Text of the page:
Ask yourself this: When was the last time Vince Vaughn played a different character? Don’t get me wrong, I love Vince Vaughn. Very charming. Very clever. Very tall. But it’s reaching the point where “lazy Vince Vaughn comedy” is becoming a tautology.
In Unfinished Business he plays the now too-familiar big-hearted, almost-tragic, somewhat-noble hero who always struggles against the trials of life, often getting in his own way, an everyman who stumbles through a willfully immature chaos – featuring a surprising number of breasts – to succeed almost in spite of himself. Sound familiar?
There’s nothing wrong with that. Formula lies at the heart of much of the world’s greatest storytelling. But the trade off for following formula is working harder, not just coming up with a new style of wild party montage.
Unfinished Business is just lazy. It takes the easy option every time – the first gag conceived for a set up, the simplest plot solutions, the choices that require the least change in any of the characters or their world.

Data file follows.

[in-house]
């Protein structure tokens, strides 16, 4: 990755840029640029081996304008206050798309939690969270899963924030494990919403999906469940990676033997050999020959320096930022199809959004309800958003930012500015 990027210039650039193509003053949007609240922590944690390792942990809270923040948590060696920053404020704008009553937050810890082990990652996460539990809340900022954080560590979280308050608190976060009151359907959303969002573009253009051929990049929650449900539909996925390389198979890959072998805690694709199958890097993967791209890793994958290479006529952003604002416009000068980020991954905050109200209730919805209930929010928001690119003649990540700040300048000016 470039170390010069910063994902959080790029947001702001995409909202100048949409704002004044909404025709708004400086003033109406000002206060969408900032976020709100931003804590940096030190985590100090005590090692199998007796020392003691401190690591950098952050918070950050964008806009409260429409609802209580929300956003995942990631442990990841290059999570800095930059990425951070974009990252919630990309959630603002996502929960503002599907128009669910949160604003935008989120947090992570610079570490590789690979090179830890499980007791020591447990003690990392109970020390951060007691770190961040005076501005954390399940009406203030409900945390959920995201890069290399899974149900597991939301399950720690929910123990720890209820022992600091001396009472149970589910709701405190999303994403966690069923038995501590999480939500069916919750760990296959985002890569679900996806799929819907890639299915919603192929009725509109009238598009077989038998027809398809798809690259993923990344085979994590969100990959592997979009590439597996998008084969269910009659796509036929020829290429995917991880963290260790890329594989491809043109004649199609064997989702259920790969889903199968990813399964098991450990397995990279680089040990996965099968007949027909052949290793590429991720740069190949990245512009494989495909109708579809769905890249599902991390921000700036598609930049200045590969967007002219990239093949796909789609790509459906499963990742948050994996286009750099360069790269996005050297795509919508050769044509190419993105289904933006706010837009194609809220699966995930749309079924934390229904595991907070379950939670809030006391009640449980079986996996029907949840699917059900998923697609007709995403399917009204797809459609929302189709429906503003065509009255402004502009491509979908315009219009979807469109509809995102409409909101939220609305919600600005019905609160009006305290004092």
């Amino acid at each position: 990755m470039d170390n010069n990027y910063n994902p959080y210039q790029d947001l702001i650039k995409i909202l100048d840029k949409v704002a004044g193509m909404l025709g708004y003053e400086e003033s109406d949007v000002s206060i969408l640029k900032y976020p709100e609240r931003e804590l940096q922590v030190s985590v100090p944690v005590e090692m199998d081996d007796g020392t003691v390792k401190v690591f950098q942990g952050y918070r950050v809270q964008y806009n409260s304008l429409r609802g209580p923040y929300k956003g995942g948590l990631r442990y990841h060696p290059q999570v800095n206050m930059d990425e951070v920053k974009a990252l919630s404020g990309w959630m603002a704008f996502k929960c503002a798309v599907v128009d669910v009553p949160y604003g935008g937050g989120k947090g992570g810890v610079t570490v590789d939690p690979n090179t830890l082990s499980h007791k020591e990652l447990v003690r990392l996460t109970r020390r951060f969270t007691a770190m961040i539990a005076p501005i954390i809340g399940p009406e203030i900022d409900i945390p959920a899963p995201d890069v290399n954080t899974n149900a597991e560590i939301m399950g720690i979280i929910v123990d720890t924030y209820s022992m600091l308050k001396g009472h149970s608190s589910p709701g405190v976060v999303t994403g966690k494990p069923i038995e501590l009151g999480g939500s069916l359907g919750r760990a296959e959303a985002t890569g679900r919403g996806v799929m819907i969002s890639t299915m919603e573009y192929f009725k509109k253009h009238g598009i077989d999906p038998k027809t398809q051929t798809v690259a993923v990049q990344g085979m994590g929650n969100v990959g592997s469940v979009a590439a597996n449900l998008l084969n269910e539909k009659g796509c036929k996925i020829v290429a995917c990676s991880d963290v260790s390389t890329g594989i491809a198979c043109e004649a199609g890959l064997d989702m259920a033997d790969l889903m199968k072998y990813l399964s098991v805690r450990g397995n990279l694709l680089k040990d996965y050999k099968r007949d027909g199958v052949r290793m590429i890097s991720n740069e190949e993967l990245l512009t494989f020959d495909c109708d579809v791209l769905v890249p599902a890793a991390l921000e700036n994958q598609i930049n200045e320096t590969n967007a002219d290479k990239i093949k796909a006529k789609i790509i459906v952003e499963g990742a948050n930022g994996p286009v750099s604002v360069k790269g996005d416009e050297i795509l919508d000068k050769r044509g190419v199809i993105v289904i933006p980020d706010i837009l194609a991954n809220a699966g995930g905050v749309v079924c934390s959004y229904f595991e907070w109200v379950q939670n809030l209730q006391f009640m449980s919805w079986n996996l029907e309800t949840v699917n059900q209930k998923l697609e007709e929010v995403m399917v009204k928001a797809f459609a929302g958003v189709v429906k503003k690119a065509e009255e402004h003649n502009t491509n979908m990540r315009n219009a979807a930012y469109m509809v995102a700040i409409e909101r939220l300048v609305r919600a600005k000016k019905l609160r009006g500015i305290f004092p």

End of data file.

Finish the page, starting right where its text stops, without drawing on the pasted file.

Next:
Only the original canvas shows any real imagination, if fractionally misguided. Vaughn is father-of-two Dan Trunkman who bravely quits his job in protest to go out on his own in the sworf trade (that’s the use of metal shavings) joined by Tom Wilkinson as an elderly wannabe-deviant and Dave Franco as a surprisingly dim-witted novice who we later learn is actually mentally handicapped. Because that’s always funny.
The result is a lazy film that contains more than a few lazy laughs but will ultimately only amuse those thrilled by boobs staring at breasts, with a bit of glory hole humour for balance and ‘edge’.
Unfinished Business is unfortunately bland.
‘Unfinished Business’ Movie Times